In one breath, he says that the dispute has nothing to do with the city, because the workers are employed by private bus companies with which the city contracts, and that the city is only following the directives of the state's highest court. But it was the city itself that got the state legislature to pass a law to defend job security--only to then turn around and ask the governor to veto the measure. So it was the city's initiative that created the current impasse.
With his next breath, the mayor states that stripping the workers of job security and forcing them to compete with lower-cost, inexperienced drivers is crucial to lowering transportation costs to put more money into the classroom. In other words, he's highlighting how much he will save the city with what he just said he didn't do.
In a press conference on January 14, the mayor talked about the high cost of transporting New York City's students, which approaches $7,000 per pupil per year. He also cited the historic growth since 1979--when the workers won EPP after a three-month strike--suggesting that EPP is responsible for the growth.
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ACCORDING TO the mayor, busing cost the city $100 million in 1979 while it costs $1 billion today. These figures have been repeated in the media without critical scrutiny. The fiscal issues are complex, and while it seems odd that a billionaire like Mayor Bloomberg would need help doing the financial math, he apparently does.
First, to make it an apples-to-apples comparison, we need to account for inflation. From 1979 to 2012, a 1,000 percent increase in absolute terms becomes around a quarter of that in constant dollars. That's still fairly substantial--so does the mayor's point stand, or are there explanations other than the selfish desire of experienced workers to keep doing their jobs?
In reality, school bus transportation costs have increased in the last 30 years for several reasons that have nothing to do with workers' pay. New York was the first state in the nation to require that seat belts be installed on all yellow buses, fighting the opposition of the mayor's bus company allies. It's still one of only six states requiring seatbelts on all buses.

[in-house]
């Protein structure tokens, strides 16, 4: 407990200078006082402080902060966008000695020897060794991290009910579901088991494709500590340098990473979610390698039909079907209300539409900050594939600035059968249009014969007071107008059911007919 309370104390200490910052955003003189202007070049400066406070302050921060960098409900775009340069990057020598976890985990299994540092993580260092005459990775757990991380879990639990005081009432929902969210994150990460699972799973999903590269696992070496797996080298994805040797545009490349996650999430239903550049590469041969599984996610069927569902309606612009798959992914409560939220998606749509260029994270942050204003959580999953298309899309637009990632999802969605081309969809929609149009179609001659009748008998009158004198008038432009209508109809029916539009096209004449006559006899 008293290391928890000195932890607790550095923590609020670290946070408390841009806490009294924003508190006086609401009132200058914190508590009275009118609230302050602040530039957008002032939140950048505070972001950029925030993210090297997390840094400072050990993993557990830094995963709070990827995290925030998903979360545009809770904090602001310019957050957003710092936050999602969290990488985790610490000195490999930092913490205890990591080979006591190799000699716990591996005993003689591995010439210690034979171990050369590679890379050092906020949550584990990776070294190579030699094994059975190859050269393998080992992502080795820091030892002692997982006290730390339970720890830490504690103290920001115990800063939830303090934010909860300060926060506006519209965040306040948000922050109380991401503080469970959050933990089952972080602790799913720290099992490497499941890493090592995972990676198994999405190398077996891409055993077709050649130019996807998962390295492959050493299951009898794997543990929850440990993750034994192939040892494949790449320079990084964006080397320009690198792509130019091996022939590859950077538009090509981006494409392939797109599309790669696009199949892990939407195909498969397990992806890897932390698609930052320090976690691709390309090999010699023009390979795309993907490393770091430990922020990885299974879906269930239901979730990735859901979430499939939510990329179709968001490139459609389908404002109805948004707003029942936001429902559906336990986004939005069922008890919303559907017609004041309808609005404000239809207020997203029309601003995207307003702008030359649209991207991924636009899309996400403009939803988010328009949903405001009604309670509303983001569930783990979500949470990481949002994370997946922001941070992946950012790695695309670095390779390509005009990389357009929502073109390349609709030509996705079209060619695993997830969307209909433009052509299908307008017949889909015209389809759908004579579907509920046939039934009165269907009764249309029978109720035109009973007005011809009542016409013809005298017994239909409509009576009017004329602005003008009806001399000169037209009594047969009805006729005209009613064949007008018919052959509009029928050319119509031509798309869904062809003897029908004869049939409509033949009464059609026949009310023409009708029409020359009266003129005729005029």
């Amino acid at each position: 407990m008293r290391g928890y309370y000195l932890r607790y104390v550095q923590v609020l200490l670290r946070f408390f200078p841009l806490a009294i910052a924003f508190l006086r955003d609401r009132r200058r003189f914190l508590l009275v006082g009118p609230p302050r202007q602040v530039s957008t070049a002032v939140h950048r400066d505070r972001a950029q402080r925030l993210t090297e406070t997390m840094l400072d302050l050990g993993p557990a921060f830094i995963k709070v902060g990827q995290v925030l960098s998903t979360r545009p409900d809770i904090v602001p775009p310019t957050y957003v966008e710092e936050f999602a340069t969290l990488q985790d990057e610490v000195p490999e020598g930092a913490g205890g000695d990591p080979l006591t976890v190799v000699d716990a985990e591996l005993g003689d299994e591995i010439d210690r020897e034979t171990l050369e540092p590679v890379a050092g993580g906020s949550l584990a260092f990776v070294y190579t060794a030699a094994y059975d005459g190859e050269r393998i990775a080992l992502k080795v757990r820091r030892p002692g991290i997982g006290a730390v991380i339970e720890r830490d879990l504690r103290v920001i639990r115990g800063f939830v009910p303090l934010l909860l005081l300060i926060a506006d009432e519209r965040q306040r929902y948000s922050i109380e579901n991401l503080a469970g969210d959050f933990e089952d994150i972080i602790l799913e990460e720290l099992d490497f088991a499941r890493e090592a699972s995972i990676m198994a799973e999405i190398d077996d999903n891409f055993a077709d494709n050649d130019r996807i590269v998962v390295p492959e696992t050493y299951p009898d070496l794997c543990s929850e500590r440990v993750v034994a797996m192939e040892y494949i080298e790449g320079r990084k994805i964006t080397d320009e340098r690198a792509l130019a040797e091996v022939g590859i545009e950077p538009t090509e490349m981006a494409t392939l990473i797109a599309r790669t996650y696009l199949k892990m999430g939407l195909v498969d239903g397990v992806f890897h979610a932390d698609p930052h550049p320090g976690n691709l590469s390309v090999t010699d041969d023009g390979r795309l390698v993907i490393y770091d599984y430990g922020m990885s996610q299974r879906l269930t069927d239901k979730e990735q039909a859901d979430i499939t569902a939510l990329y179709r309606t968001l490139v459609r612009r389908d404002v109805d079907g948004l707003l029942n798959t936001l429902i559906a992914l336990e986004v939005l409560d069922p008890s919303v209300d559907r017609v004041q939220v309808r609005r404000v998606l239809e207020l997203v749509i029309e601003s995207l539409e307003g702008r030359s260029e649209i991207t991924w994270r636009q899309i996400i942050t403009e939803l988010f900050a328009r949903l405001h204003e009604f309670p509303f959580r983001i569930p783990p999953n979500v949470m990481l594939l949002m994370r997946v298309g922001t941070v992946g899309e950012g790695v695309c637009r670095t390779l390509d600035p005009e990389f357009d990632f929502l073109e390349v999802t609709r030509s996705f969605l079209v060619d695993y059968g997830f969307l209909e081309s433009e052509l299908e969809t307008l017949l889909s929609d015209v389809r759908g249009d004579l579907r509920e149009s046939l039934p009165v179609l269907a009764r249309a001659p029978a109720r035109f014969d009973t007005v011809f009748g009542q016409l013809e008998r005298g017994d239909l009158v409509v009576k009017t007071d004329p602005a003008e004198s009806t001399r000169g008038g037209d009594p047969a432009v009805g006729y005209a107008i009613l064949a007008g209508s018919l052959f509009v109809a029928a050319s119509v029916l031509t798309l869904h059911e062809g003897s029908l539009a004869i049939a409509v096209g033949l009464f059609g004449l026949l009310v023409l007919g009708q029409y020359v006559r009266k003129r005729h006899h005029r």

There have been other changes in the nature of the safety standards. In 2000, the state passed a "no standing" law requiring a seat for every pupil on every bus, which increased the number of buses and routes required and was expected to increase transportation spending in the city by 10 to 20 percent.
Changes in student population also need to be factored in. The year the mayor chose for the starting point of his "analysis"--1979--came at the end of a decade of declining population and was a low point for student enrollment. More significant is the growth of the number of students with disabilities mandated to receive bus transportation.
Door-to-door special education transportation is more expensive than standard yellow bus service, and special education enrollment has grown substantially since 1979. Coincidentally, that was the same year a federal court found New York City liable for failing to perform timely evaluations to determine whether students were entitled to special-education services, and special-education enrollment mushroomed after the court-ordered reforms.
In 1978-79, about 50,000 students received special education; in 2012, it's about 160,000 students, 54,000 of whom require special education busing.
At least as important have been "reforms" Bloomberg has championed since the advent of "mayoral control" of the school system at the beginning of his first term. New York City long ago abandoned the goal of improving all schools in all neighborhoods in favor of a dizzying array of "school choice" policies and restructuring initiatives involving constantly closing "failing" schools and opening new ones.
These changes result in a perpetual reshuffling of the student population, meaning that students are traveling longer distances to attend school. When students are redistributed and reenrolled, bus routes have to be changed and reorganized. Charter schools, which have multiplied during the Bloomberg years, also account for a sizable chunk of increased spending on transportation. Some 20 percent of charter school students receive busing, and charter schools tend to recruit a widely dispersed student body, according to the New York Daily News.
The growth of special education enrollment--and the "reform agenda" under mayoral control--explains how 2,000 bus routes in 1979 have become more than 7,000 34 years later. This, rather than the EPP, explains the cost increase. Scapegoating the drivers is just an attempt to make them pay the bill for the city's policies.